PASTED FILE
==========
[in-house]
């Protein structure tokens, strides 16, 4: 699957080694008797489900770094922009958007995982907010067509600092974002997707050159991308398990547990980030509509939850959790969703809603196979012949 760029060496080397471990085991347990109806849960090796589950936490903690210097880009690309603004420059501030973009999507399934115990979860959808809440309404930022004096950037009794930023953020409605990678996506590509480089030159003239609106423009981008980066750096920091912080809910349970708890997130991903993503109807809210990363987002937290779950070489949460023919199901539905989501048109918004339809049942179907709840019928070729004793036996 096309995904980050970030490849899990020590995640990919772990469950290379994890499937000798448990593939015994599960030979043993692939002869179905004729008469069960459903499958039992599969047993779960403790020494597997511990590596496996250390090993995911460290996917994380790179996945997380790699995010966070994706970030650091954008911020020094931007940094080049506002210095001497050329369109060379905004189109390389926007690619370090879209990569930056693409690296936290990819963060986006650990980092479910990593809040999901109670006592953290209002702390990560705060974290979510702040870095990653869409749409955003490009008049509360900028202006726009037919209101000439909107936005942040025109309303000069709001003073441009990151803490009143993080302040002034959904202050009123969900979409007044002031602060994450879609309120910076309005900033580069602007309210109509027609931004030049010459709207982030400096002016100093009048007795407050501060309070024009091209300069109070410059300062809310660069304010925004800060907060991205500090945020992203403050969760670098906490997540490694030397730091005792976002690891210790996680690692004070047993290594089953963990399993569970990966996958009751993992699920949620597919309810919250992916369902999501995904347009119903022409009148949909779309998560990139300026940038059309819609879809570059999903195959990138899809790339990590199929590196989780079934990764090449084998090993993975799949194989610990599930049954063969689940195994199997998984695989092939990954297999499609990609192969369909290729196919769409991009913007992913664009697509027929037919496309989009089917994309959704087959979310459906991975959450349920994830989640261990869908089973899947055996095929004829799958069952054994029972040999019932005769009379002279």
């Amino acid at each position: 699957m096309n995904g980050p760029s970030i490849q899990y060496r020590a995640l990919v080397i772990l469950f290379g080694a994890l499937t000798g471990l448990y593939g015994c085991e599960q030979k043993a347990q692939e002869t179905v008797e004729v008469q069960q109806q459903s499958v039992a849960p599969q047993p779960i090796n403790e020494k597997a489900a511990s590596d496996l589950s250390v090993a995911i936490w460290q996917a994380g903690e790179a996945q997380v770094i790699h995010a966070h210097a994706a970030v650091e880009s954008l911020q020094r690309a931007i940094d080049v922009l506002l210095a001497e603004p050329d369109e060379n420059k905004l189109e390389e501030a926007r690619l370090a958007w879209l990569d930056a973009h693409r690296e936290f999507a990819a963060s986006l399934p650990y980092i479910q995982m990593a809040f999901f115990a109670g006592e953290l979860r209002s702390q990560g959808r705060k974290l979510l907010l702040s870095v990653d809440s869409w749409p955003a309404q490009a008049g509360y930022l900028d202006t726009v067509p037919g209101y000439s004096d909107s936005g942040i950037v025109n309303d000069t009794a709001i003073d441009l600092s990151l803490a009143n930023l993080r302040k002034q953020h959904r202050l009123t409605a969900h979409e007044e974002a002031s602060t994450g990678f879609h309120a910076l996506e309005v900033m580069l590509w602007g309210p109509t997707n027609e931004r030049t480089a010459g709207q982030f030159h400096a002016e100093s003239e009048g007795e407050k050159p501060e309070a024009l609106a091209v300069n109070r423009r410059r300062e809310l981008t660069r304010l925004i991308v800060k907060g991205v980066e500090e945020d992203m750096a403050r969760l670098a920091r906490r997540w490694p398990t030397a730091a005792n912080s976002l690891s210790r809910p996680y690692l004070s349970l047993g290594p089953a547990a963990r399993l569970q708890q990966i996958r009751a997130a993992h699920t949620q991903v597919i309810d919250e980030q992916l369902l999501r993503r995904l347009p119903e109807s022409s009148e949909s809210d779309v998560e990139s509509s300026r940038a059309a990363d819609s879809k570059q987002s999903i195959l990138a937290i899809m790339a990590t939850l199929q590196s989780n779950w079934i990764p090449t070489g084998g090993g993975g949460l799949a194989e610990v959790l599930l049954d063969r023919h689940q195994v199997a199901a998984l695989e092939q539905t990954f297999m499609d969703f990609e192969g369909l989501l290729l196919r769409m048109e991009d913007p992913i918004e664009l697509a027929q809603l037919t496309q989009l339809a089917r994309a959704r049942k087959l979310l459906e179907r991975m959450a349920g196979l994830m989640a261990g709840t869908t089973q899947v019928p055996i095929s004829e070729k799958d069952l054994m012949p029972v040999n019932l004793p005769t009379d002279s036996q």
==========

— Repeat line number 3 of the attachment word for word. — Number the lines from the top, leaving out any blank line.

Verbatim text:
């Amino acid at each position: 699957m096309n995904g980050p760029s970030i490849q899990y060496r020590a995640l990919v080397i772990l469950f290379g080694a994890l499937t000798g471990l448990y593939g015994c085991e599960q030979k043993a347990q692939e002869t179905v008797e004729v008469q069960q109806q459903s499958v039992a849960p599969q047993p779960i090796n403790e020494k597997a489900a511990s590596d496996l589950s250390v090993a995911i936490w460290q996917a994380g903690e790179a996945q997380v770094i790699h995010a966070h210097a994706a970030v650091e880009s954008l911020q020094r690309a931007i940094d080049v922009l506002l210095a001497e603004p050329d369109e060379n420059k905004l189109e390389e501030a926007r690619l370090a958007w879209l990569d930056a973009h693409r690296e936290f999507a990819a963060s986006l399934p650990y980092i479910q995982m990593a809040f999901f115990a109670g006592e953290l979860r209002s702390q990560g959808r705060k974290l979510l907010l702040s870095v990653d809440s869409w749409p955003a309404q490009a008049g509360y930022l900028d202006t726009v067509p037919g209101y000439s004096d909107s936005g942040i950037v025109n309303d000069t009794a709001i003073d441009l600092s990151l803490a009143n930023l993080r302040k002034q953020h959904r202050l009123t409605a969900h979409e007044e974002a002031s602060t994450g990678f879609h309120a910076l996506e309005v900033m580069l590509w602007g309210p109509t997707n027609e931004r030049t480089a010459g709207q982030f030159h400096a002016e100093s003239e009048g007795e407050k050159p501060e309070a024009l609106a091209v300069n109070r423009r410059r300062e809310l981008t660069r304010l925004i991308v800060k907060g991205v980066e500090e945020d992203m750096a403050r969760l670098a920091r906490r997540w490694p398990t030397a730091a005792n912080s976002l690891s210790r809910p996680y690692l004070s349970l047993g290594p089953a547990a963990r399993l569970q708890q990966i996958r009751a997130a993992h699920t949620q991903v597919i309810d919250e980030q992916l369902l999501r993503r995904l347009p119903e109807s022409s009148e949909s809210d779309v998560e990139s509509s300026r940038a059309a990363d819609s879809k570059q987002s999903i195959l990138a937290i899809m790339a990590t939850l199929q590196s989780n779950w079934i990764p090449t070489g084998g090993g993975g949460l799949a194989e610990v959790l599930l049954d063969r023919h689940q195994v199997a199901a998984l695989e092939q539905t990954f297999m499609d969703f990609e192969g369909l989501l290729l196919r769409m048109e991009d913007p992913i918004e664009l697509a027929q809603l037919t496309q989009l339809a089917r994309a959704r049942k087959l979310l459906e179907r991975m959450a349920g196979l994830m989640a261990g709840t869908t089973q899947v019928p055996i095929s004829e070729k799958d069952l054994m012949p029972v040999n019932l004793p005769t009379d002279s036996q």